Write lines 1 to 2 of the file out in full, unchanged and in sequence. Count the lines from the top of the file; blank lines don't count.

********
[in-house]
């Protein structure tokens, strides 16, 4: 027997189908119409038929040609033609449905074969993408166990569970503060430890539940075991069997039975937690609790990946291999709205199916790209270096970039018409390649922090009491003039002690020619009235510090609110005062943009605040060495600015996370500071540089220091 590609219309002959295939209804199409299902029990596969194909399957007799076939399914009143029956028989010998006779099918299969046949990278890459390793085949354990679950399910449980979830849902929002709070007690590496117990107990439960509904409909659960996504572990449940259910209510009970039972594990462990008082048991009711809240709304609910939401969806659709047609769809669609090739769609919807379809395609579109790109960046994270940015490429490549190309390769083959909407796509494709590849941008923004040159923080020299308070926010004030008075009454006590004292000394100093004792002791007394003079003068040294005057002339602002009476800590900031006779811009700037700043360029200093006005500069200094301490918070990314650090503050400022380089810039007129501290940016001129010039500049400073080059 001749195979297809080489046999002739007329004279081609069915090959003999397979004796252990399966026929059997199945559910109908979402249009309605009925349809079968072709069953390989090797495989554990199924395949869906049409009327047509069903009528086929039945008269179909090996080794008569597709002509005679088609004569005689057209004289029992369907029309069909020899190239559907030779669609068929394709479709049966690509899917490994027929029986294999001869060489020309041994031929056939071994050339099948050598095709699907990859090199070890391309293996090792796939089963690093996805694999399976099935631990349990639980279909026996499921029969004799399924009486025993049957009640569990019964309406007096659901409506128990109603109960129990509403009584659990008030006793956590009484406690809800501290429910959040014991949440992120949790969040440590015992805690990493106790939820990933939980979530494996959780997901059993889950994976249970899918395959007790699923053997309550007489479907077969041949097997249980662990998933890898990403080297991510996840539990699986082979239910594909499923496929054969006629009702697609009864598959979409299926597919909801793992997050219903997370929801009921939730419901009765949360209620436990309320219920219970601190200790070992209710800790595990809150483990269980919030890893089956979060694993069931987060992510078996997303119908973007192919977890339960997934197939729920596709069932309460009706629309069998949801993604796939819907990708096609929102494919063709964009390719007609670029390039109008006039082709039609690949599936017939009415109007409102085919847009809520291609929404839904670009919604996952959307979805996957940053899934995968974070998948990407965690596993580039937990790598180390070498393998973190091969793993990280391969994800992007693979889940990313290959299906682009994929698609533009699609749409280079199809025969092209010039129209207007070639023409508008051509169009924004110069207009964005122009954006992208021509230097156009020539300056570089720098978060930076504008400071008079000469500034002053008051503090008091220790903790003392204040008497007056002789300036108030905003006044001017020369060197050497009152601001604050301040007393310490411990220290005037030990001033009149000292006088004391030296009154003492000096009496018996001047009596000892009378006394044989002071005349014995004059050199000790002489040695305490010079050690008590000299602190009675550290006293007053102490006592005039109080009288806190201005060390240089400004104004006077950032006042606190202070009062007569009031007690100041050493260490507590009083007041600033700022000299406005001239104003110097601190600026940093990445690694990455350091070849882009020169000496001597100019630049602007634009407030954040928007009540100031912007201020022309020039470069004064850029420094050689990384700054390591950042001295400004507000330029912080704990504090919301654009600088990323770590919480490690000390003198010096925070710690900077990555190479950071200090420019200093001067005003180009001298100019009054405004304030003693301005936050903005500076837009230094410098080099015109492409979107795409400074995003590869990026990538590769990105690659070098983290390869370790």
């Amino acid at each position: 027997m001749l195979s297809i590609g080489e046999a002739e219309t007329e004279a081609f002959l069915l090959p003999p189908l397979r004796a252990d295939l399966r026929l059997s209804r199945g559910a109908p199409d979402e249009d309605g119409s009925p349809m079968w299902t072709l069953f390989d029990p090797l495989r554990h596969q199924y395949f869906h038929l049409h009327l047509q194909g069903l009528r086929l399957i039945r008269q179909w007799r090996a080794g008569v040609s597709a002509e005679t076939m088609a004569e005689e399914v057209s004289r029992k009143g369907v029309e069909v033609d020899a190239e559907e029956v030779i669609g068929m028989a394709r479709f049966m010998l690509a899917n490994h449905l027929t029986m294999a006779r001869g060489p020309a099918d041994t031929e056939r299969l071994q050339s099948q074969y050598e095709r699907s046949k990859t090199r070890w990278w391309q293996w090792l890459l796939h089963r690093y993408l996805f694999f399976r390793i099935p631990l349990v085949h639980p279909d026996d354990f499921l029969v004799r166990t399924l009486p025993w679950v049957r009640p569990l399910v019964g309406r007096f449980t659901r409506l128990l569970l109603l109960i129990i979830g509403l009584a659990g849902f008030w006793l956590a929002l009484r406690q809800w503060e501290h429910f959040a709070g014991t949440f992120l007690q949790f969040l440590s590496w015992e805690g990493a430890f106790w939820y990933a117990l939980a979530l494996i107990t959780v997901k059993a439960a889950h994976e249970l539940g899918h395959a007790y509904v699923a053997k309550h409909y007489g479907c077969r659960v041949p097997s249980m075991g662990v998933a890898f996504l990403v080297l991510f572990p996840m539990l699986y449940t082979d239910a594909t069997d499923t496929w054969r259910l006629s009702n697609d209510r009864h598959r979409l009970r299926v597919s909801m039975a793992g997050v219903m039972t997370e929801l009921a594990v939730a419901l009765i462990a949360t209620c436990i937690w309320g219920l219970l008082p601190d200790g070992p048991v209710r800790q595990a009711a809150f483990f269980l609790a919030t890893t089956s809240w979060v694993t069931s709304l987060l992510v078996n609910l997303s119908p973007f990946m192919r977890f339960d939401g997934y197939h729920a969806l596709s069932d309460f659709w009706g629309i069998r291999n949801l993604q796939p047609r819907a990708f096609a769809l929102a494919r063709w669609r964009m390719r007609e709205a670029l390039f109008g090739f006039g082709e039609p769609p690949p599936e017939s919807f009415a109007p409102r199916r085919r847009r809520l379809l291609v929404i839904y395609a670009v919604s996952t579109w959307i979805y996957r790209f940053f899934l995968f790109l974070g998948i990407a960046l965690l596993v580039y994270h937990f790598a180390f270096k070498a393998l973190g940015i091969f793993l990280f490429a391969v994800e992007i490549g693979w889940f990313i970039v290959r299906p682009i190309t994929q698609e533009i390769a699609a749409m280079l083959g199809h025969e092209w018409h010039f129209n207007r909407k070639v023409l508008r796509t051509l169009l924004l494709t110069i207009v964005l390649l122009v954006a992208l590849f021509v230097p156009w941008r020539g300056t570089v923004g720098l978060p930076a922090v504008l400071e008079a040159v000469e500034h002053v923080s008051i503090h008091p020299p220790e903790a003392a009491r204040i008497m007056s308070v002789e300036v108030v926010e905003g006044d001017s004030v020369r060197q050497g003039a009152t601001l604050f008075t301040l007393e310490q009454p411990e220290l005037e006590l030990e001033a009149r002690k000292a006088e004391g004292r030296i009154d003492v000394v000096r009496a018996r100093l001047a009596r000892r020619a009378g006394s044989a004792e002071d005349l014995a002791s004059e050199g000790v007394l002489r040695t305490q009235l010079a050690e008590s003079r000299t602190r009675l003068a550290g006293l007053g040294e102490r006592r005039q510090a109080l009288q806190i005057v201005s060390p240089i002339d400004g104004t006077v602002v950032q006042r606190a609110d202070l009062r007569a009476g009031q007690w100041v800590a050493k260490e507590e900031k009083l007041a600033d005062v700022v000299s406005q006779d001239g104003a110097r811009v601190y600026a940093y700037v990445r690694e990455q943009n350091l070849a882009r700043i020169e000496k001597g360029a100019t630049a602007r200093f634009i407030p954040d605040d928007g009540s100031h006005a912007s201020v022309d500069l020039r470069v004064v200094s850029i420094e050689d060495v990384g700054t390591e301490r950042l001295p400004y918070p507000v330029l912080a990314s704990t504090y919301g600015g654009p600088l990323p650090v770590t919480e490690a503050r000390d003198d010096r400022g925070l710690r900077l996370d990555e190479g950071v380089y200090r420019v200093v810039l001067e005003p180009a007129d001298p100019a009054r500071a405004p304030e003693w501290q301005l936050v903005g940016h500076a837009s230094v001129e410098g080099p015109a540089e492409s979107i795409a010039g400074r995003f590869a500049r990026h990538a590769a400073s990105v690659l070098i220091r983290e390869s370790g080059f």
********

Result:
[in-house]
């Protein structure tokens, strides 16, 4: 027997189908119409038929040609033609449905074969993408166990569970503060430890539940075991069997039975937690609790990946291999709205199916790209270096970039018409390649922090009491003039002690020619009235510090609110005062943009605040060495600015996370500071540089220091 590609219309002959295939209804199409299902029990596969194909399957007799076939399914009143029956028989010998006779099918299969046949990278890459390793085949354990679950399910449980979830849902929002709070007690590496117990107990439960509904409909659960996504572990449940259910209510009970039972594990462990008082048991009711809240709304609910939401969806659709047609769809669609090739769609919807379809395609579109790109960046994270940015490429490549190309390769083959909407796509494709590849941008923004040159923080020299308070926010004030008075009454006590004292000394100093004792002791007394003079003068040294005057002339602002009476800590900031006779811009700037700043360029200093006005500069200094301490918070990314650090503050400022380089810039007129501290940016001129010039500049400073080059 001749195979297809080489046999002739007329004279081609069915090959003999397979004796252990399966026929059997199945559910109908979402249009309605009925349809079968072709069953390989090797495989554990199924395949869906049409009327047509069903009528086929039945008269179909090996080794008569597709002509005679088609004569005689057209004289029992369907029309069909020899190239559907030779669609068929394709479709049966690509899917490994027929029986294999001869060489020309041994031929056939071994050339099948050598095709699907990859090199070890391309293996090792796939089963690093996805694999399976099935631990349990639980279909026996499921029969004799399924009486025993049957009640569990019964309406007096659901409506128990109603109960129990509403009584659990008030006793956590009484406690809800501290429910959040014991949440992120949790969040440590015992805690990493106790939820990933939980979530494996959780997901059993889950994976249970899918395959007790699923053997309550007489479907077969041949097997249980662990998933890898990403080297991510996840539990699986082979239910594909499923496929054969006629009702697609009864598959979409299926597919909801793992997050219903997370929801009921939730419901009765949360209620436990309320219920219970601190200790070992209710800790595990809150483990269980919030890893089956979060694993069931987060992510078996997303119908973007192919977890339960997934197939729920596709069932309460009706629309069998949801993604796939819907990708096609929102494919063709964009390719007609670029390039109008006039082709039609690949599936017939009415109007409102085919847009809520291609929404839904670009919604996952959307979805996957940053899934995968974070998948990407965690596993580039937990790598180390070498393998973190091969793993990280391969994800992007693979889940990313290959299906682009994929698609533009699609749409280079199809025969092209010039129209207007070639023409508008051509169009924004110069207009964005122009954006992208021509230097156009020539300056570089720098978060930076504008400071008079000469500034002053008051503090008091220790903790003392204040008497007056002789300036108030905003006044001017020369060197050497009152601001604050301040007393310490411990220290005037030990001033009149000292006088004391030296009154003492000096009496018996001047009596000892009378006394044989002071005349014995004059050199000790002489040695305490010079050690008590000299602190009675550290006293007053102490006592005039109080009288806190201005060390240089400004104004006077950032006042606190202070009062007569009031007690100041050493260490507590009083007041600033700022000299406005001239104003110097601190600026940093990445690694990455350091070849882009020169000496001597100019630049602007634009407030954040928007009540100031912007201020022309020039470069004064850029420094050689990384700054390591950042001295400004507000330029912080704990504090919301654009600088990323770590919480490690000390003198010096925070710690900077990555190479950071200090420019200093001067005003180009001298100019009054405004304030003693301005936050903005500076837009230094410098080099015109492409979107795409400074995003590869990026990538590769990105690659070098983290390869370790």